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Why Michael Afilaka chose coaching

Category: Achievements, UK Athletics, Staff Testimonial, Athletics background, Newham and Essex Beagles, Bob Mortimer, British International, Sporting history, Coaching systems, 100m Olympic champions, European Championships

testimonial

MICHAEL AFILAKA

Club: Newham and Essex Beagles

Sports Scientist and Elite Performance coach

 

uk athletics

 

What is your athletics background?

I was born and brought up in England, at eight I moved with my family to Nigeria and there, I found my love for running. I ran at school sports days and realised I was a little quicker than most.

In 1989, at age 17, I joined Newham and Essex Beagles where I trained with Bob Mortimer, who coached Daley Thompson, amongst others. I started training three times a week as a sprinter.

In 1991, I moved to Manchester for my first degree where I trained with Earl Tullock, a British International in his days as an athlete. The group included the likes Alan Condon, Darren Campbell & Owusu Dako. I was only there for a couple of years before moving to Staffordshire in Stoke to study sports science and anatomy. Although I was training with Ron Roddan and Linford Christie, the late, great John Daley looked after my sessions in Stoke.

As an athlete, I won a medal at the World Students, made numerous national finals and BUCS. I never got a senior international, but I was satisfied with my little achievements.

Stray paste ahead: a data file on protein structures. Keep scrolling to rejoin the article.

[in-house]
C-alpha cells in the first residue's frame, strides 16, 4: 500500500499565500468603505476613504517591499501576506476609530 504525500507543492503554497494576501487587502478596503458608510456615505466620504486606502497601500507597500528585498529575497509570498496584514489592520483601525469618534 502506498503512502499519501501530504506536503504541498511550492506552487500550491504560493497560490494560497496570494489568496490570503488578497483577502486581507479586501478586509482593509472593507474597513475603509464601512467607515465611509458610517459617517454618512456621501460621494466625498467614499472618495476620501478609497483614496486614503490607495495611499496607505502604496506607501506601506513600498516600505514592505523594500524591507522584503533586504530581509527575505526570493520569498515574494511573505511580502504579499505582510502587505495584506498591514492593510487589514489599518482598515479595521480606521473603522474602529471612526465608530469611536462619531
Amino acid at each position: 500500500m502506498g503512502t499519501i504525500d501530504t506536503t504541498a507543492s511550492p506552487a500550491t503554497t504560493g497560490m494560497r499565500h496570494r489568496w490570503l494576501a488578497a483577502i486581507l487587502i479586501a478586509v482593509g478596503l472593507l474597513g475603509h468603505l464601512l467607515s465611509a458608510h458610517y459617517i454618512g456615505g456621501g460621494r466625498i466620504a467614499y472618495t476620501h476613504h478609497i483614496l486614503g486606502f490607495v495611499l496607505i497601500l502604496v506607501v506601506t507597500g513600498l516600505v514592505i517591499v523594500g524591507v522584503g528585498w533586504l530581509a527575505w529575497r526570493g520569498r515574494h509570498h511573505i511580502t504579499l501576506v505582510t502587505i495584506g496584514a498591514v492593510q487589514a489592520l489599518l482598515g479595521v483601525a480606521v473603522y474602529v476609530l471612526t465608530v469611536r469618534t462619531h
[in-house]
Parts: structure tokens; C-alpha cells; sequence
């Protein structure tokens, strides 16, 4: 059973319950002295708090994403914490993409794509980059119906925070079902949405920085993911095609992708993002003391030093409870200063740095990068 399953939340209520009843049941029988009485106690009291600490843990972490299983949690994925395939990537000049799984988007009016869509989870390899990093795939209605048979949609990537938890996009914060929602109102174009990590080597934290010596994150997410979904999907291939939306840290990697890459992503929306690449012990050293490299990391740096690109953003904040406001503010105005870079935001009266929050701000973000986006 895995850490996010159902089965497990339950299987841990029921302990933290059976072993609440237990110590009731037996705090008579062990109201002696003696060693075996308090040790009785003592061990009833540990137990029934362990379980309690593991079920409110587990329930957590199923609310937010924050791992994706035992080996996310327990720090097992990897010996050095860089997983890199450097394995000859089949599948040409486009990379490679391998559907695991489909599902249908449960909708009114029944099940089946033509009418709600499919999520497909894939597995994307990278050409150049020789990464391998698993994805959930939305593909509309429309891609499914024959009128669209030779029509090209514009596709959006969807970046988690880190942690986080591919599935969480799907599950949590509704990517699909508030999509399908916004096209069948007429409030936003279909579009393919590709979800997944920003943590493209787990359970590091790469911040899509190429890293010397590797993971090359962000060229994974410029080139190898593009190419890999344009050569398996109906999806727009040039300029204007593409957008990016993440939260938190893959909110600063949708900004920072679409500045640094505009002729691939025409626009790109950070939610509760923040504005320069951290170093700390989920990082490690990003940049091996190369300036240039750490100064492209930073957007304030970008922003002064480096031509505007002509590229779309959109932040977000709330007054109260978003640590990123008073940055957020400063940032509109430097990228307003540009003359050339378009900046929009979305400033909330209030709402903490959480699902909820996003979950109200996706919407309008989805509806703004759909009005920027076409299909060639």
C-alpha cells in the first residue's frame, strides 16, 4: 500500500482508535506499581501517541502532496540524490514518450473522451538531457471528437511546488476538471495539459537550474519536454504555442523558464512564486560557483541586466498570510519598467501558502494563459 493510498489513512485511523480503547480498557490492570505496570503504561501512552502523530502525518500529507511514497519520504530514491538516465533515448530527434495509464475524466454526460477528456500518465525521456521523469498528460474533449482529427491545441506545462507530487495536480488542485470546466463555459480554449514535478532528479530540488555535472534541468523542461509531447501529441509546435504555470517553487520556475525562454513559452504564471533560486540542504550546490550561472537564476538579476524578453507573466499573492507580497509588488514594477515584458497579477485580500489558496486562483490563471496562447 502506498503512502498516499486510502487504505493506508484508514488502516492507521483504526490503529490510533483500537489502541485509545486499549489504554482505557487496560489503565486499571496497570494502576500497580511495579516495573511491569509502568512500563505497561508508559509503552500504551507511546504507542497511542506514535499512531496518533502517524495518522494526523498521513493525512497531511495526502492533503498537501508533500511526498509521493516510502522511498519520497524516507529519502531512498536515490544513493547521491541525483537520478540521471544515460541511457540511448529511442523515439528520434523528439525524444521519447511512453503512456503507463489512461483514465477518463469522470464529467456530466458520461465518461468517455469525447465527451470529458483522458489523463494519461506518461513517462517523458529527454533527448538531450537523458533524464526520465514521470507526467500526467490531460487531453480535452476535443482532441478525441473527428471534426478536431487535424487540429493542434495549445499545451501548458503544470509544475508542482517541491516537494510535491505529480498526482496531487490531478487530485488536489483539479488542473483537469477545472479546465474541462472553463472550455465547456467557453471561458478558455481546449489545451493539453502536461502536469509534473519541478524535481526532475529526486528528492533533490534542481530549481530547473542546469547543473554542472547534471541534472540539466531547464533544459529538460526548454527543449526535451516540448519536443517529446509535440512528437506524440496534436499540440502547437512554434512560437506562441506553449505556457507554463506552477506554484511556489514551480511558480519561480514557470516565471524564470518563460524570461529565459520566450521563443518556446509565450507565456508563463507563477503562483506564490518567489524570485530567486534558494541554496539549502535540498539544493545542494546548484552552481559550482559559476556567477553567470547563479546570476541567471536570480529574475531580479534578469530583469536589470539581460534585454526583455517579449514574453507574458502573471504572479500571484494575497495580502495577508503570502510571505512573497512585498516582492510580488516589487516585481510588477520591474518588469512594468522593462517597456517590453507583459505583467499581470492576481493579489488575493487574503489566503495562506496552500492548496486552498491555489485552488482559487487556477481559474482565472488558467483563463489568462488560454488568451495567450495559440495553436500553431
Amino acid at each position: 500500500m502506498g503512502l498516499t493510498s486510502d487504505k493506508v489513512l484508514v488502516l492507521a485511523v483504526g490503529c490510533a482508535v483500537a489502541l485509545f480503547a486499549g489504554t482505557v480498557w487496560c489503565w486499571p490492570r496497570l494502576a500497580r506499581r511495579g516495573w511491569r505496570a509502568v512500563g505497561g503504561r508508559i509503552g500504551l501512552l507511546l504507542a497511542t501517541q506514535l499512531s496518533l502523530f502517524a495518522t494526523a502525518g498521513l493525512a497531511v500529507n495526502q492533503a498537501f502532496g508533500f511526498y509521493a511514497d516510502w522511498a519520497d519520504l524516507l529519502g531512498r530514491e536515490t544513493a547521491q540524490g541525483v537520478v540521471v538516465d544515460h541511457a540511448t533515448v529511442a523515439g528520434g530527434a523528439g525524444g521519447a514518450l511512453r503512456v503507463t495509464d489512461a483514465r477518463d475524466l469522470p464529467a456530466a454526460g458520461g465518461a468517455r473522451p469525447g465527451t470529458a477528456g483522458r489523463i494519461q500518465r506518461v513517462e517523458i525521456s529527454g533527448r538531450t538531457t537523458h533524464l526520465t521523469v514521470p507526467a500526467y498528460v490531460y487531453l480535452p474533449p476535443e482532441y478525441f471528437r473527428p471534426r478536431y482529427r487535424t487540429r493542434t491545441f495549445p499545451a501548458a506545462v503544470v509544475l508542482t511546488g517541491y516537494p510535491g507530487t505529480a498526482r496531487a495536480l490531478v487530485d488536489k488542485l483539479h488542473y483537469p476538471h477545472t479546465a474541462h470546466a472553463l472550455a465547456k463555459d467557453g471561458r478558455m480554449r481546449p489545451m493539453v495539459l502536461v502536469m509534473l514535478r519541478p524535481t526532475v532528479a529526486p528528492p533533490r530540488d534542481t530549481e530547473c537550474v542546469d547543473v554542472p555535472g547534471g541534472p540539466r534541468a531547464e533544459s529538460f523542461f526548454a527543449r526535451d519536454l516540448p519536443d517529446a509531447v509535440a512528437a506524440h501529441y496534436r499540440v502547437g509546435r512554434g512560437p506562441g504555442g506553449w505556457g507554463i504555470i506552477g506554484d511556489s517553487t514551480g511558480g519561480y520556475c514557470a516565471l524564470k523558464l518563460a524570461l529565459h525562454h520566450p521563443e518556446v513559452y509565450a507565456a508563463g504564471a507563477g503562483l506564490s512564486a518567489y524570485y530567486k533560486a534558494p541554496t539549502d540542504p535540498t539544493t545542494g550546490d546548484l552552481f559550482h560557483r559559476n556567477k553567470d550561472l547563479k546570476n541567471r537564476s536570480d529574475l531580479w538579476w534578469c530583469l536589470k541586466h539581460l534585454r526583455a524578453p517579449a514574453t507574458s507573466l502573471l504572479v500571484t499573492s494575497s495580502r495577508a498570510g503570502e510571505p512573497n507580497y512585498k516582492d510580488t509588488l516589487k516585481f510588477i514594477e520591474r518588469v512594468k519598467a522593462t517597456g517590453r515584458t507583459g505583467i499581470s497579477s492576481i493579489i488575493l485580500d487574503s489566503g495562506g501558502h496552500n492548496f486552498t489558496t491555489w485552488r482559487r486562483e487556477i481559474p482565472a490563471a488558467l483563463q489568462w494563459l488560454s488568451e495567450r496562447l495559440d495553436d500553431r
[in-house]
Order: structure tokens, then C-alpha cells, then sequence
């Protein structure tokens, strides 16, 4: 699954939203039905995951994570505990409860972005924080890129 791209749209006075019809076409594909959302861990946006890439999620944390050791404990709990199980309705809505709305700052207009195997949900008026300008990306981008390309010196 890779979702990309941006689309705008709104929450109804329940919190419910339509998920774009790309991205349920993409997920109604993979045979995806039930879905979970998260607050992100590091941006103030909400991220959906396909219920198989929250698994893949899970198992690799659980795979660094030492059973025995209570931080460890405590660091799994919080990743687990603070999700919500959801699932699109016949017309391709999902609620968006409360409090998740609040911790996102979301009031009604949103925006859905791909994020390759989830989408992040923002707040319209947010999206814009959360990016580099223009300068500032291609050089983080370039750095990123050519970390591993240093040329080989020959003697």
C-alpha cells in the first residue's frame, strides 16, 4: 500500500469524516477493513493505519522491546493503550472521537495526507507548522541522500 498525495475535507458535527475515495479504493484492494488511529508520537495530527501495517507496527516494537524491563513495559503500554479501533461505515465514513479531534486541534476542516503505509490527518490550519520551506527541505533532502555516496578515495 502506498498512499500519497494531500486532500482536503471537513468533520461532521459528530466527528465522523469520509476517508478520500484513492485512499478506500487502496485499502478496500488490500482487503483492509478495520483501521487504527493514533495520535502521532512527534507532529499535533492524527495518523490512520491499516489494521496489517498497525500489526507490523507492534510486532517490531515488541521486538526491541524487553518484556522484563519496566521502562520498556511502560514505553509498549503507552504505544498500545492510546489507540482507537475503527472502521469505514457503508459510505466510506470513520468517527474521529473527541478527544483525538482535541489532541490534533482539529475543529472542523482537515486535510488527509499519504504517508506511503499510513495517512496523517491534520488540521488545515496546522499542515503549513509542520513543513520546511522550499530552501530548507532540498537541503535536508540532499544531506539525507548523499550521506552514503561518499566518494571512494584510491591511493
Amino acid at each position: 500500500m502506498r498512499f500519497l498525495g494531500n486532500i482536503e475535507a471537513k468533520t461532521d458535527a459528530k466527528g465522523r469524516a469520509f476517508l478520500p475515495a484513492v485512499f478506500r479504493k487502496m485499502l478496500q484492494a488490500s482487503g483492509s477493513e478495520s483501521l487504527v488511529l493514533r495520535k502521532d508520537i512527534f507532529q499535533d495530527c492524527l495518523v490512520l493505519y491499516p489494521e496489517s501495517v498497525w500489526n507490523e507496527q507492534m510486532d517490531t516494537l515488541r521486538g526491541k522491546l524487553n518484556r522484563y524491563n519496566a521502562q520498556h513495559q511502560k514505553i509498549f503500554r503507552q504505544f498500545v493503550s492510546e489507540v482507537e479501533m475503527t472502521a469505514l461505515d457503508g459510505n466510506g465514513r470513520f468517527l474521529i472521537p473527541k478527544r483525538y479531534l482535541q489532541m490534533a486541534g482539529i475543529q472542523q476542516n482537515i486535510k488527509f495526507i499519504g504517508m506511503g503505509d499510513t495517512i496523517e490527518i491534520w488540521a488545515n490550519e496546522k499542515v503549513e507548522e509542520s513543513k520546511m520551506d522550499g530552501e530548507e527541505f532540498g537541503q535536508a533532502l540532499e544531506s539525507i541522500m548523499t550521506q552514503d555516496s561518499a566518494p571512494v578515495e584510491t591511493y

How did you get into coaching?

I didn’t really plan on becoming a coach, but I am a very inquisitive person that sought information to be better. I am very analytical and a bit of an anorak for sporting history, statistics, current and past performance so end up reading an awful lot. Although Stoke was a very small university it had a very good library of exercise & sports science journals so I started reading a lot in my spare time.

I knew there was a gap between what I was doing and what others were doing. After university and over the next 3 years, I trained in America & North America experiencing three different coaches and their set-ups. I learnt a lot from the different methodologies, coaching systems, and different coaches.

In 2000, during my final year of athletics, I trained with Tony Hadley over the 400m while doing my Masters in Birmingham. Ted King (former National LJ coach) asked if I could teach a group of kids in Birmingham once a month. This developed into a weekly training group at Loughborough TiD (Talent Identification Programme), athletes coming through this group included Natalie Jowett, Nigel Levine and Alex Nelson but they weren’t ‘my’ athletes as I just helped them and their individual coaches once a week. It became very successful and people around the country adopted the TiD concept.

In the winter of 2003, I, along with the great late Lloyd Cowan, Kevin Parks and Alf Vickers, formed a training group called KALM, that was my first formal coaching position. I oversaw the sprints.